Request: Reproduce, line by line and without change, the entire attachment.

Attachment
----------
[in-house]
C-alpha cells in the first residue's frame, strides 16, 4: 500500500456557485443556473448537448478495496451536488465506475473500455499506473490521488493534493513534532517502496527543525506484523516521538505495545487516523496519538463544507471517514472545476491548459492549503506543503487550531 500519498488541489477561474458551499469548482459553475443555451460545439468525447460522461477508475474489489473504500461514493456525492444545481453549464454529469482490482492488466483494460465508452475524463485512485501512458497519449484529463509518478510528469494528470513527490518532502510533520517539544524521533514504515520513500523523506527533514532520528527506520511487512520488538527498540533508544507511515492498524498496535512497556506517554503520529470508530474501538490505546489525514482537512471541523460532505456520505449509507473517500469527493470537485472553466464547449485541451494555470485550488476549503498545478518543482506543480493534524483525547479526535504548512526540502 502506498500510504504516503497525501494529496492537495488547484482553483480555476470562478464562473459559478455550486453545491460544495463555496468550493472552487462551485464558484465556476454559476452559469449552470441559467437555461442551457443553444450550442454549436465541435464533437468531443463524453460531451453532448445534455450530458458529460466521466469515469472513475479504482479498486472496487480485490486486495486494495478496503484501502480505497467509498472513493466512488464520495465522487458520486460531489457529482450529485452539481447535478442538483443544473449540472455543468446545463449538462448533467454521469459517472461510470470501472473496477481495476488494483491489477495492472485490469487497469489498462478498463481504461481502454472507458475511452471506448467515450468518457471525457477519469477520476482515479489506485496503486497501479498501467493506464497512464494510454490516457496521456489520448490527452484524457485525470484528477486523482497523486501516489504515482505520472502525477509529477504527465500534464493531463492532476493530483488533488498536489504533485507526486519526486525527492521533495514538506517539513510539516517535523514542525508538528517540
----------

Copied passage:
[in-house]
C-alpha cells in the first residue's frame, strides 16, 4: 500500500456557485443556473448537448478495496451536488465506475473500455499506473490521488493534493513534532517502496527543525506484523516521538505495545487516523496519538463544507471517514472545476491548459492549503506543503487550531 500519498488541489477561474458551499469548482459553475443555451460545439468525447460522461477508475474489489473504500461514493456525492444545481453549464454529469482490482492488466483494460465508452475524463485512485501512458497519449484529463509518478510528469494528470513527490518532502510533520517539544524521533514504515520513500523523506527533514532520528527506520511487512520488538527498540533508544507511515492498524498496535512497556506517554503520529470508530474501538490505546489525514482537512471541523460532505456520505449509507473517500469527493470537485472553466464547449485541451494555470485550488476549503498545478518543482506543480493534524483525547479526535504548512526540502 502506498500510504504516503497525501494529496492537495488547484482553483480555476470562478464562473459559478455550486453545491460544495463555496468550493472552487462551485464558484465556476454559476452559469449552470441559467437555461442551457443553444450550442454549436465541435464533437468531443463524453460531451453532448445534455450530458458529460466521466469515469472513475479504482479498486472496487480485490486486495486494495478496503484501502480505497467509498472513493466512488464520495465522487458520486460531489457529482450529485452539481447535478442538483443544473449540472455543468446545463449538462448533467454521469459517472461510470470501472473496477481495476488494483491489477495492472485490469487497469489498462478498463481504461481502454472507458475511452471506448467515450468518457471525457477519469477520476482515479489506485496503486497501479498501467493506464497512464494510454490516457496521456489520448490527452484524457485525470484528477486523482497523486501516489504515482505520472502525477509529477504527465500534464493531463492532476493530483488533488498536489504533485507526486519526486525527492521533495514538506517539513510539516517535523514542525508538528517540